Independent Directors - responsibility, remuneration and liability
Published: Nov 26, 2020
By V Ranganathan
INDEPENDENT director is a subject that is constantly in the news nowadays and hardly for the right reasons. The most recent is the resignation of a well-known former banker from the post of an Independent Director (ID) of a corporate that has been in the news for its failed attempt to delist. There are concerns raised by investors who found the stated reasons for resignation specious and vague. There have been many more such cases in recent times and the investor community seeks more specific reasons for such resignations to know if there are governance related triggers for these. This puts the spotlight yet again on the vexed issues of the role, responsibility, expectations and rewards and liabilities of IDs. The article is not delving into the origin and legal frame work of this subject as these are much and too often discussed. The attempt is to find some answers to a few vexed questions.
It is a fact that in the Indian context the concept of ID co-exists with the phenomenon of a corporate sector that is predominantly controlled and managed by promoter groups. There is a level of opposition or tension as the IDs are expected to represent the interests of the non-promoter shareholders but owe their appointment to the grace of the promoters as the largest single shareholders. This is a structural dichotomy that is practically difficult to reconcile however much it is professed that IDs are of such maturity and caliber that they can straddle this chasm. As long as the promoters are managing the company in everyone's interests the IDs can sail through comfortably; but if such is not the case, then arises the dilemma whether the ID compromises the integrity of his role and get the along or leave the role to avoid confrontations. The third alternative of the ID is remaining in her role and try and educate the promoter to change his ways is more a will-o-the-wisp. Therefore, it is necessary to accept a construct for IDs that acknowledges these imperfections and equally provide for a regime where the honest ones are not driven away by the rigours of law and punishment and the dishonest ones don't feel incentivised to game the system.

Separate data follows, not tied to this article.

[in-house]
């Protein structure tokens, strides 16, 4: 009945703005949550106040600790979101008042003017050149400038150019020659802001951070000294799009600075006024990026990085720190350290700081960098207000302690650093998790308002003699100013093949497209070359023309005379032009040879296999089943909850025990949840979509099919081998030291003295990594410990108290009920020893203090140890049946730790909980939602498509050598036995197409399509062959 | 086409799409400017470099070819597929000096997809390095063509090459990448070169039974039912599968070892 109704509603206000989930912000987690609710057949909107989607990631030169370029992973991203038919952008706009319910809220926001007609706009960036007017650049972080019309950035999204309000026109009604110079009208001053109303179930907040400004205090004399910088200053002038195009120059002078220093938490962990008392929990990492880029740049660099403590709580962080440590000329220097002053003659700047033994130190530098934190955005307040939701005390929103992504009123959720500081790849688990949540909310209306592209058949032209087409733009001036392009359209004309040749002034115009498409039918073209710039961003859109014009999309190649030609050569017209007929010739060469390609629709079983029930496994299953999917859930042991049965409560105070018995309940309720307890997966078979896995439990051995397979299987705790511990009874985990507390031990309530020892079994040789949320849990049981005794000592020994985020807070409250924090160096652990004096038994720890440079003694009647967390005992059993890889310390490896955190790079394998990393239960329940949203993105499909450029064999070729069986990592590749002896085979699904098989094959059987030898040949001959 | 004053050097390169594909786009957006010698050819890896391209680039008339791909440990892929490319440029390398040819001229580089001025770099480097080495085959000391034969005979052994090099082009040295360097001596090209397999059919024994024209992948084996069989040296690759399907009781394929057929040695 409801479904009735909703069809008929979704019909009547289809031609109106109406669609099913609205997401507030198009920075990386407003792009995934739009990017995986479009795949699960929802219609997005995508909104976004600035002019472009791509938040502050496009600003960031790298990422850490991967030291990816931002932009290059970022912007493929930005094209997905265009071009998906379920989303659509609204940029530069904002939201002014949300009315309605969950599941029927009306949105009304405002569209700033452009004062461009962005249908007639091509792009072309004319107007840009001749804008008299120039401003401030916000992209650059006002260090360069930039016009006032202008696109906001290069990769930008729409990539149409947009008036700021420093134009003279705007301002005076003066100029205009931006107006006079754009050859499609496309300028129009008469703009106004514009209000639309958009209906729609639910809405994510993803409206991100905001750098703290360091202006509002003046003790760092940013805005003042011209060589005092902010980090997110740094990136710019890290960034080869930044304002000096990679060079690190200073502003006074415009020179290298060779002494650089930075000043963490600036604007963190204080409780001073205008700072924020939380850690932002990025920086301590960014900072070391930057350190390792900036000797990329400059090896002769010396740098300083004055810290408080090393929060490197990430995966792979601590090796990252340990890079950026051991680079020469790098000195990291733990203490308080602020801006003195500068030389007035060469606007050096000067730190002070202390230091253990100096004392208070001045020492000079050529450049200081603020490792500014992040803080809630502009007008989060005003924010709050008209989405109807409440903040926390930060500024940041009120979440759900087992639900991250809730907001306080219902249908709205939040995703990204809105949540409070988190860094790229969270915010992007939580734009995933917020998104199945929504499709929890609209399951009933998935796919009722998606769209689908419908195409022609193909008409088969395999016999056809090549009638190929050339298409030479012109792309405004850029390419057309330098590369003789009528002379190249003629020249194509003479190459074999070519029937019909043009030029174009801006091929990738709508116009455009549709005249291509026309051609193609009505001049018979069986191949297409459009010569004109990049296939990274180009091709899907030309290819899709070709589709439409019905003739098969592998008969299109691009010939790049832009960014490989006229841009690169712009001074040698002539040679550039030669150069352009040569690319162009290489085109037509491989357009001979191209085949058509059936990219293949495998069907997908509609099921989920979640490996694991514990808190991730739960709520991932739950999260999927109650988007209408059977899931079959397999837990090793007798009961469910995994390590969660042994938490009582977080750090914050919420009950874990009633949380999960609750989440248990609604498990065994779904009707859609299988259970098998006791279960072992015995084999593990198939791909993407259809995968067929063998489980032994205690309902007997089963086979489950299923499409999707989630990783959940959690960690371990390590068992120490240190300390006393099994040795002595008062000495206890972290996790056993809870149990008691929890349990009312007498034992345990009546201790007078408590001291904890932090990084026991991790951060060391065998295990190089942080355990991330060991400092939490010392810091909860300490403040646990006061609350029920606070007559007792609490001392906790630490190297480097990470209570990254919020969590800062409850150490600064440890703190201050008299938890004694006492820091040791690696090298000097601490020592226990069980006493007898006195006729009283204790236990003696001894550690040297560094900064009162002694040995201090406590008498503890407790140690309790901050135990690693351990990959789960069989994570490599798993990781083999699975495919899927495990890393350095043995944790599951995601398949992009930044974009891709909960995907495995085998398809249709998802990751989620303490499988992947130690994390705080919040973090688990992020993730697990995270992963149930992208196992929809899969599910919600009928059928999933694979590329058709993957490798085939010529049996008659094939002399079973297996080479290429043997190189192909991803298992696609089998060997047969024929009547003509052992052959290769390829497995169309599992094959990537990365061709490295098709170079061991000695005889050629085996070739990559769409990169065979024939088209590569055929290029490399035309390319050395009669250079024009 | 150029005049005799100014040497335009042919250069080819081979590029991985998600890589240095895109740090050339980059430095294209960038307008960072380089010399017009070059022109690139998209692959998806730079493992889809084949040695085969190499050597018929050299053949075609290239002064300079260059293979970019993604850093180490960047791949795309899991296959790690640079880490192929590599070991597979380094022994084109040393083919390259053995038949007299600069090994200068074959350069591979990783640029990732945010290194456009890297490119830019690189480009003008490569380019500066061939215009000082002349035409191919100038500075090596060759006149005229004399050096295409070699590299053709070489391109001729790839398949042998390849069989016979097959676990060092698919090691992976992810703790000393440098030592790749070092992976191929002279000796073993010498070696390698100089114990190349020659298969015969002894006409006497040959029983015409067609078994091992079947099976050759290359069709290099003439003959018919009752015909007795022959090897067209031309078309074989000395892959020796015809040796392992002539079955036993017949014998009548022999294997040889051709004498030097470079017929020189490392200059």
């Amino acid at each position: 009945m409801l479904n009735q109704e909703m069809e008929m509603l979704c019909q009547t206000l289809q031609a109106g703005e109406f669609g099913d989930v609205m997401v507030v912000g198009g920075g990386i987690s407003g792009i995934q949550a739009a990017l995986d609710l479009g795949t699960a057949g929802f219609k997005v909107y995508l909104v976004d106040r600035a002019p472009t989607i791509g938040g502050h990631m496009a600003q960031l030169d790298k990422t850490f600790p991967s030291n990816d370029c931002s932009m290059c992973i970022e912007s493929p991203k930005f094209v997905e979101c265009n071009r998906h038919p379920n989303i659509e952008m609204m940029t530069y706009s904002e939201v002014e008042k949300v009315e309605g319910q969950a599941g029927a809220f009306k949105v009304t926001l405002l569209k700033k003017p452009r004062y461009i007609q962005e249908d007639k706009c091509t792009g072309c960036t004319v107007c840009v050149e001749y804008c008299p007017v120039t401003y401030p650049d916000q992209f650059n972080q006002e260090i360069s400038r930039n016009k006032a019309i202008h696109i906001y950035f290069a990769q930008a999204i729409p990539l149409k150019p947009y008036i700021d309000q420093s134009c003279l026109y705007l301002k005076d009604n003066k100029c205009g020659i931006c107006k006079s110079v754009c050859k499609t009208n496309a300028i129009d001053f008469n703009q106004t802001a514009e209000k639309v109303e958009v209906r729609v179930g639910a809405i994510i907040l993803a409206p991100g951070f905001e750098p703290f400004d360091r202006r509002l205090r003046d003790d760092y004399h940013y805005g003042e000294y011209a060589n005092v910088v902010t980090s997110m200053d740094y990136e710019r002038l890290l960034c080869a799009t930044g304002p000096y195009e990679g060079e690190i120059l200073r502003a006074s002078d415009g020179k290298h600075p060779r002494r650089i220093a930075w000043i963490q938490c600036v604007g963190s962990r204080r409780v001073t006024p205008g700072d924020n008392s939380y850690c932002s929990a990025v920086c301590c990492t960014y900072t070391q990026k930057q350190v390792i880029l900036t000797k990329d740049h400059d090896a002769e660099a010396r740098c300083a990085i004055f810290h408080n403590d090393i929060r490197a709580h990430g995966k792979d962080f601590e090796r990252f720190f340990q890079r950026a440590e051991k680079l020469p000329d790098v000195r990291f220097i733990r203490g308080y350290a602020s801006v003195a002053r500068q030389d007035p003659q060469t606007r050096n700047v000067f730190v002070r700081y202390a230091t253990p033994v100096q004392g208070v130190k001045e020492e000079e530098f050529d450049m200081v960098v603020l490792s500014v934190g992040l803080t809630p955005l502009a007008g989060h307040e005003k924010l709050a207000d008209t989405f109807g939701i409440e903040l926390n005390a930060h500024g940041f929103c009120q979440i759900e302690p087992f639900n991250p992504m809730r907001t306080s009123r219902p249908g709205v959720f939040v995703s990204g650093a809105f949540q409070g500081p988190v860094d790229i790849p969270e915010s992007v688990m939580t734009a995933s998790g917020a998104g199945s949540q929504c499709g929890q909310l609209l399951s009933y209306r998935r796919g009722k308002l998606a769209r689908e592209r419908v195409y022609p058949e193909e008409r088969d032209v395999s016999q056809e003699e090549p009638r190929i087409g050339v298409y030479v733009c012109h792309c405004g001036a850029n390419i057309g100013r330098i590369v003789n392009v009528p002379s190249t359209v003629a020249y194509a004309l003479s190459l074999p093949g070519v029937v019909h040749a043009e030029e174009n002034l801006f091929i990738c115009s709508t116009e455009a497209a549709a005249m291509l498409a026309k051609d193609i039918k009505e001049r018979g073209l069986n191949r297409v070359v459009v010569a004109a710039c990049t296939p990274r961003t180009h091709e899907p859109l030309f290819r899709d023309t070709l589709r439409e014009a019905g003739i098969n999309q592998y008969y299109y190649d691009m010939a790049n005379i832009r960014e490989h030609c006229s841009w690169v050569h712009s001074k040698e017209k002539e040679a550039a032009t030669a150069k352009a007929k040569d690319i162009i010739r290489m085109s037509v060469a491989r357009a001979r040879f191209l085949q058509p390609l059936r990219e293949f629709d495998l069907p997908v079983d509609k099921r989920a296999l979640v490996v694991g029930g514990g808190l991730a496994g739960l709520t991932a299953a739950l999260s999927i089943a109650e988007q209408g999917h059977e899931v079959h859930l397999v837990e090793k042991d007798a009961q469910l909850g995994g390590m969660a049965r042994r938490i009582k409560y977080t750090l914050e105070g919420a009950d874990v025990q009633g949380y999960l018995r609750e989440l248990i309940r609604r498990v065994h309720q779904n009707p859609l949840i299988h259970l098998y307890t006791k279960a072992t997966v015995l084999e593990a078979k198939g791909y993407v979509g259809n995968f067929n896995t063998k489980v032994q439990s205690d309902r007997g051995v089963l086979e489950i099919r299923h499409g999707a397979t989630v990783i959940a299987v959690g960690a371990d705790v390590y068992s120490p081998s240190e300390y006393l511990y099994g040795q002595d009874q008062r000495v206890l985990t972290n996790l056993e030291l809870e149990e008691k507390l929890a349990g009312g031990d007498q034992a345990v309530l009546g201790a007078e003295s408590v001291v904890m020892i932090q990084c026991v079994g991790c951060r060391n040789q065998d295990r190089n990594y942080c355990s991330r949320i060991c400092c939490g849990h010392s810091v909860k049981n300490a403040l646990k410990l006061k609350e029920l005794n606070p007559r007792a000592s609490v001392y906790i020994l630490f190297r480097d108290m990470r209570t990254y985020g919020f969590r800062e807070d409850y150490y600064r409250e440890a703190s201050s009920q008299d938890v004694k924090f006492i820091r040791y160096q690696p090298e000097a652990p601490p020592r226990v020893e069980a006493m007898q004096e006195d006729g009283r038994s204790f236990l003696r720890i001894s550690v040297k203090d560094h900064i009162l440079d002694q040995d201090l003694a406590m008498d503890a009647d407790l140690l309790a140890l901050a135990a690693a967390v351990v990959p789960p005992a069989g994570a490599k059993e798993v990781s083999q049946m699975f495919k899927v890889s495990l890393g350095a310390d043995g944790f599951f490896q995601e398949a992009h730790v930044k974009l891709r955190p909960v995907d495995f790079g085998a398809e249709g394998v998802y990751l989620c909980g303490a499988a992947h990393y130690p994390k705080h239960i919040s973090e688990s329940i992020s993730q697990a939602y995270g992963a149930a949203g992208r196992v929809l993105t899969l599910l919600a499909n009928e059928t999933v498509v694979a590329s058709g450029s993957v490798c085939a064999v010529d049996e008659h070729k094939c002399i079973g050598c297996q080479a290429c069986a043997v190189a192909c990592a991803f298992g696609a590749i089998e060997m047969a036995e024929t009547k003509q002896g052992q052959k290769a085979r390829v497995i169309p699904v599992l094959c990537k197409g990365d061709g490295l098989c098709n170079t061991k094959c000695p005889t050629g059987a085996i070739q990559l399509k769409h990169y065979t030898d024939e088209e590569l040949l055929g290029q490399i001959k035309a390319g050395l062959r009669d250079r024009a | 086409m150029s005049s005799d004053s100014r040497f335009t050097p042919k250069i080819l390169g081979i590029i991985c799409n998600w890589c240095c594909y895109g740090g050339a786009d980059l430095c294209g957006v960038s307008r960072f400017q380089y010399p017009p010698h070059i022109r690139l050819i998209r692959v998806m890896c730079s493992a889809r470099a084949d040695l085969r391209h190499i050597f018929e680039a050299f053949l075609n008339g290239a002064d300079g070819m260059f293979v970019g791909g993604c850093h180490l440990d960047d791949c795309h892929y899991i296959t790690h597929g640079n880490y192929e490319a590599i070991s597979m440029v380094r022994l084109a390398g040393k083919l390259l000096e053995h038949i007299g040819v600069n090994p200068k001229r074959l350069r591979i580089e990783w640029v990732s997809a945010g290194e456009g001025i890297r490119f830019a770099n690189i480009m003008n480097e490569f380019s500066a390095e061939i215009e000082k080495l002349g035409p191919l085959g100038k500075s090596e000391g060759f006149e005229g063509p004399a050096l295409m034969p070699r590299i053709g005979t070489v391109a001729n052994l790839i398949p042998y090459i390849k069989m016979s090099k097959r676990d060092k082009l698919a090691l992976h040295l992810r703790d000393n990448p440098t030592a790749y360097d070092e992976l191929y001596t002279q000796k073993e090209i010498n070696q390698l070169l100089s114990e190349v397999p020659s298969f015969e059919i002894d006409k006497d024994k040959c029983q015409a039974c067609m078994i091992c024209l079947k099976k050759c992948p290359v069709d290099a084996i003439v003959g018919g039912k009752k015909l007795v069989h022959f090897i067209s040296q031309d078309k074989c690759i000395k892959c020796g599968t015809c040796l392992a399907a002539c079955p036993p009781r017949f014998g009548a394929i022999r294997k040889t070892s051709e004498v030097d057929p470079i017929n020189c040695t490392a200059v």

A critical point that often comes up for consideration is the form and quantum of reward or remuneration for IDs. Commonly, a very liberal remuneration structure is seen as creating a conflict in independence and equally a very measly reward is a deterrent to get high quality talent on board. Ideally, the compensation should be left to market forces and should not be indicative of any implicit compromise or collusion if it is on the liberal side. However the liability for proven failure to perform the role expected of an ID should clearly be linked to the compensation in some form and manner. While it is not to suggest that a well-paid ID is to be seen as more guilty in a situation as compared to a less paid one, the factor of compensation in some manner represents the level of involvement of a ID in matters beyond what is typically discussed in a board meeting and hence in some manner indicative of the possible awareness of failures in compliance or governance which a less involved ID may not be privy to. This cannot be reduced to a scientific formula to convince everyone but is perhaps the right starting point to attempt a fair and equitable system of reward and punishment.
When a corporate scandal or a misdemeanour surfaces, the first attention is drawn by the press and governance agencies to the names of IDs and the remuneration drawn by them. Thus linking the penalty for established failure of IDs after due investigation to the remuneration drawn over the tenure does better justice than slapping criminal cases and harass the person by seeking her presence at a magistrate court or a police station. The monetary penalty or disgorgement is a better way to provide comfort to IDs that unless some criminal intent is established by any investigating agency, a ID will have the liberty to walk away from any corporate scandal by paying a proportion of the remuneration drawn. In some sense, it is like a composition scheme and relieves the person of any further disability under the law. The time has come for the government and agencies keen to improve corporate governance to devise a punishment system that is not seen as vindictive but yet comforts the constituencies that suffer the consequences of corporate failures that they are not the only victims in this system.
[The author is Former Director, Tax, E&Y Chennai and the views expressed are strictly personal.]